Featured Artist: Mio
Some of these comics are best suited for teens and grownups.
by Kate Teves
I’ve always known my inner self was something of a nit-wit. But I never knew this inner pain-in-the-toosh actually had a name.
Now I do!
According to Swedish artist Mio, it’s officially called a “tatis” and, thank goodness for all of us, Mio has found a way to faithfully illustrate the tatis nature in her amazing sackofpotatis comics.
I discovered Mio’s illustrations on Instagram and immediately fell over the moon for her work. Her drawings are angsty-but-light, edgy-but-kind, self-deprecating-but-happy.
That’s a tricky balance that almost nobody can achieve.
So I reached out for an interview. Cuz why not!! Keep scrolling!
Where Is home?
I’m Swedish, but I’ve lived in the Netherlands for the past six years. They don’t have the same brands of chocolate and sweets but they make up for it with excellent cheese.
Tell us about your journey to drawing Comics. How did it start?
I drew my first character when I was about twelve. I needed a way to record the terrible (word) jokes that I came up with. It was mostly just my brother and sister who saw them. They share my sense of humor, so that worked out great. The character, Toddy, can be seen at the right.
I stopped drawing Toddy, but my need to push my jokes on people never waned, so I picked it up again recently, coming up with Tatis by chance.
Do you have any insights about why a cartoon succeeds or fails?
I’m still very much learning that, but it seems to me that if I’m not that crazy about it, neither will other people be. That being said, sometimes the stuff that I think is okay-ish ends up more liked than I expected.
One of the reasons I like your art so much is that it feels very free and spontaneous. Is that a conscious effort on your part?
That’s great to hear! I find that through the process of my education, I left behind a lot of my happy spontaneity in favor of thinking carefully about my work having relevance, being meaningful, technically polished, having a target audience and so on – before I even started making it. Sack of Potatis is my designated space to reclaim that part of me, to have some fun and be a bit silly without thinking too much about all that heavy stuff. So in a sense there’s definitely conscious effort in there.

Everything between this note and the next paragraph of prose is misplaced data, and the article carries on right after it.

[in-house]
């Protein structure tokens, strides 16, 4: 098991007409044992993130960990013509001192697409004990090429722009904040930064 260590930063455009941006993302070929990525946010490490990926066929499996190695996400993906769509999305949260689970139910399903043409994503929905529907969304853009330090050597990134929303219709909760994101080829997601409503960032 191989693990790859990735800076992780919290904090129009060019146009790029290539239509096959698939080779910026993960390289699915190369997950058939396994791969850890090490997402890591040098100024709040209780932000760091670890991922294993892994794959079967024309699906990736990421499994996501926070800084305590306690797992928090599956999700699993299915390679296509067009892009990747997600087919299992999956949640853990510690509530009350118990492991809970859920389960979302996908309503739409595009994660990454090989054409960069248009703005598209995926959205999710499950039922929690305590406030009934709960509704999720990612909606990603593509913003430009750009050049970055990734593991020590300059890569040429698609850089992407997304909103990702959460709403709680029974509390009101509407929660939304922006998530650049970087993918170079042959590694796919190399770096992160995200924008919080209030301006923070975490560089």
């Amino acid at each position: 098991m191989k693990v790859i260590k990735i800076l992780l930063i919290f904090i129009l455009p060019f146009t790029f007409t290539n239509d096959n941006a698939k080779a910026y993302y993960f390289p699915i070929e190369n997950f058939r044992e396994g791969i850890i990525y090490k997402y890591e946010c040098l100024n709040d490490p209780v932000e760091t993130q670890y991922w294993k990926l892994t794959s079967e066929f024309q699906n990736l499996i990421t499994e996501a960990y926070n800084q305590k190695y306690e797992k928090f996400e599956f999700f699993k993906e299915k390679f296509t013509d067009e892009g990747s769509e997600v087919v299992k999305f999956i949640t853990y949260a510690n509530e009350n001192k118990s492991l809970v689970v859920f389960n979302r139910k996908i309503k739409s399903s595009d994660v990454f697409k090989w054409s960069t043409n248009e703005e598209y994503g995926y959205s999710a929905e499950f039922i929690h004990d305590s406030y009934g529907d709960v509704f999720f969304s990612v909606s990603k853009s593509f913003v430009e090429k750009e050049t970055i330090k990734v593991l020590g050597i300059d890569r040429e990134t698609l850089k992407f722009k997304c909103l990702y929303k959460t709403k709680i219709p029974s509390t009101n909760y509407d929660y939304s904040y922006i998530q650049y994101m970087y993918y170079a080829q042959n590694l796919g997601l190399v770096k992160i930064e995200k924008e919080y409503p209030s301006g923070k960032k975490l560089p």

What role did art play in your life as a child?
I don’t come from a family of creative people, so the closest I came to art growing up was probably the stacks of “The Phantom” (by Lee Falk) that my dad kept on his nightstand. Making things, however, has always been a natural part of my life. It’s been an escape from bad times, a way to cope with loneliness, but most importantly a way to express myself. I can’t imagine not being able to give feelings a visual outlet. To give a silly example, I was obsessed with Johnny Depp as a young teen, so of course my walls were covered with drawings of Jack Sparrow and Willy Wonka.
What is the best advice you ever received about being an artist?
Oh boy! I’m terrible at taking advice, but I think a lot about what Neil Gaiman said during his commencement speech at the University of the Arts Philadelphia: “Most of us only find our own voices after we’ve sounded like a lot of other people.” Look at what others are doing! Try it out! The terrible manga phase I went through a few years back was a stepping stone to drawing more expressive faces, for example.
Tell us about an a-ha moment in your life when you realized something big and grew as an artist?
At a point during my education (I’m in my last year of photography) I realized - or rather, accepted - that my better work comes from a place of very personal, honest emotions. That can feel extremely vulnerable. But it made my art more relatable, and gave me some confidence that other people can understand me, something I’ve always had a bit of a struggle with, not just in the artistic sense. To me, being a person and being an artist is pretty much inseparable.
When you’re not making art, what kinds of things are you doing?
When I’m not working on my graduation project, you’ll likely find me snooping around in antique shops or sitting at a café with my laptop, desperately trying to work out the plot of the current story I’m writing. All while scrolling on Instagram until my battery runs empty. I run on tea and inspiration.